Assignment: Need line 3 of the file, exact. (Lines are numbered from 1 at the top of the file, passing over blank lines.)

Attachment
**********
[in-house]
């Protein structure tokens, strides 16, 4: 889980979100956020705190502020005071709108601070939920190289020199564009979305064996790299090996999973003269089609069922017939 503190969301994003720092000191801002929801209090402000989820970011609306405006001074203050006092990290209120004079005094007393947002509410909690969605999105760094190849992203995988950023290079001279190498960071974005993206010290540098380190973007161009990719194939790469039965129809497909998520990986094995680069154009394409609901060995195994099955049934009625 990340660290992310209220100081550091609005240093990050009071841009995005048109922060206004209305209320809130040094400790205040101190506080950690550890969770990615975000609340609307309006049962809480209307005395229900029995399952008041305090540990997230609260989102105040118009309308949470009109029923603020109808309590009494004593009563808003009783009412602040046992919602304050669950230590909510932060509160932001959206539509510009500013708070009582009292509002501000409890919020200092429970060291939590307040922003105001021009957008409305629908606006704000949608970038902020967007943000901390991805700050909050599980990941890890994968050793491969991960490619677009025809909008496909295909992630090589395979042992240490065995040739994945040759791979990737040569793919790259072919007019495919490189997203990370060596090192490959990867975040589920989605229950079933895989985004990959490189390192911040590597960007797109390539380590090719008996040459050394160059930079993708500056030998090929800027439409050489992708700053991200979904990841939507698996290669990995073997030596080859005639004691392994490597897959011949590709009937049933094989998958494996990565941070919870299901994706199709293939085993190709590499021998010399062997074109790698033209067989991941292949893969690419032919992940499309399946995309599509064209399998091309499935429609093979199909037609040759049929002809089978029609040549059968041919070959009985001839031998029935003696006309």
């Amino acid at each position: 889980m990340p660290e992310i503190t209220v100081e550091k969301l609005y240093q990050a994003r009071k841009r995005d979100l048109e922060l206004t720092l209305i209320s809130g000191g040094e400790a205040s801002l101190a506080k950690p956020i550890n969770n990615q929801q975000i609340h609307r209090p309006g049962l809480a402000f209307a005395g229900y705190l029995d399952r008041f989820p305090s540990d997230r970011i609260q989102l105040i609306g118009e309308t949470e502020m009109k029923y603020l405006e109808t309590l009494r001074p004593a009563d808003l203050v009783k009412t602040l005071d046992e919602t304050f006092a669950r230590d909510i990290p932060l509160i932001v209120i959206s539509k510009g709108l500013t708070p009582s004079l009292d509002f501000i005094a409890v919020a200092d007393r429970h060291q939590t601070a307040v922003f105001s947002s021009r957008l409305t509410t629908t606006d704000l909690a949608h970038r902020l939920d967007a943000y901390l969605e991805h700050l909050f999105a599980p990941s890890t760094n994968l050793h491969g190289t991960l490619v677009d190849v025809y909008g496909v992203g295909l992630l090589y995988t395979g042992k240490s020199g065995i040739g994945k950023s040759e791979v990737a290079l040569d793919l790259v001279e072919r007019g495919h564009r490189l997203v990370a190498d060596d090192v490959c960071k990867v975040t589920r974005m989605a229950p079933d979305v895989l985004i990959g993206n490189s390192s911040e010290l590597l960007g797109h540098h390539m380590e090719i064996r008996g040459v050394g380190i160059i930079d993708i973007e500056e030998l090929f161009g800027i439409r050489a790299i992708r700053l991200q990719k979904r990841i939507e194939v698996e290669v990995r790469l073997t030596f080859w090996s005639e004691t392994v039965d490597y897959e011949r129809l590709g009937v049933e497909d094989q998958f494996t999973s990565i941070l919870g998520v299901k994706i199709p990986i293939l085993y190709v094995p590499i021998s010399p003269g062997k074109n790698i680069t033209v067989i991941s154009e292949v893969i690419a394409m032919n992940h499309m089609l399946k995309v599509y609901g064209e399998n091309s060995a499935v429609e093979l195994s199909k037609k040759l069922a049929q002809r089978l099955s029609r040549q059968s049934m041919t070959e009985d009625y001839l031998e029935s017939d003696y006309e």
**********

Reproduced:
């Amino acid at each position: 889980m990340p660290e992310i503190t209220v100081e550091k969301l609005y240093q990050a994003r009071k841009r995005d979100l048109e922060l206004t720092l209305i209320s809130g000191g040094e400790a205040s801002l101190a506080k950690p956020i550890n969770n990615q929801q975000i609340h609307r209090p309006g049962l809480a402000f209307a005395g229900y705190l029995d399952r008041f989820p305090s540990d997230r970011i609260q989102l105040i609306g118009e309308t949470e502020m009109k029923y603020l405006e109808t309590l009494r001074p004593a009563d808003l203050v009783k009412t602040l005071d046992e919602t304050f006092a669950r230590d909510i990290p932060l509160i932001v209120i959206s539509k510009g709108l500013t708070p009582s004079l009292d509002f501000i005094a409890v919020a200092d007393r429970h060291q939590t601070a307040v922003f105001s947002s021009r957008l409305t509410t629908t606006d704000l909690a949608h970038r902020l939920d967007a943000y901390l969605e991805h700050l909050f999105a599980p990941s890890t760094n994968l050793h491969g190289t991960l490619v677009d190849v025809y909008g496909v992203g295909l992630l090589y995988t395979g042992k240490s020199g065995i040739g994945k950023s040759e791979v990737a290079l040569d793919l790259v001279e072919r007019g495919h564009r490189l997203v990370a190498d060596d090192v490959c960071k990867v975040t589920r974005m989605a229950p079933d979305v895989l985004i990959g993206n490189s390192s911040e010290l590597l960007g797109h540098h390539m380590e090719i064996r008996g040459v050394g380190i160059i930079d993708i973007e500056e030998l090929f161009g800027i439409r050489a790299i992708r700053l991200q990719k979904r990841i939507e194939v698996e290669v990995r790469l073997t030596f080859w090996s005639e004691t392994v039965d490597y897959e011949r129809l590709g009937v049933e497909d094989q998958f494996t999973s990565i941070l919870g998520v299901k994706i199709p990986i293939l085993y190709v094995p590499i021998s010399p003269g062997k074109n790698i680069t033209v067989i991941s154009e292949v893969i690419a394409m032919n992940h499309m089609l399946k995309v599509y609901g064209e399998n091309s060995a499935v429609e093979l195994s199909k037609k040759l069922a049929q002809r089978l099955s029609r040549q059968s049934m041919t070959e009985d009625y001839l031998e029935s017939d003696y006309e």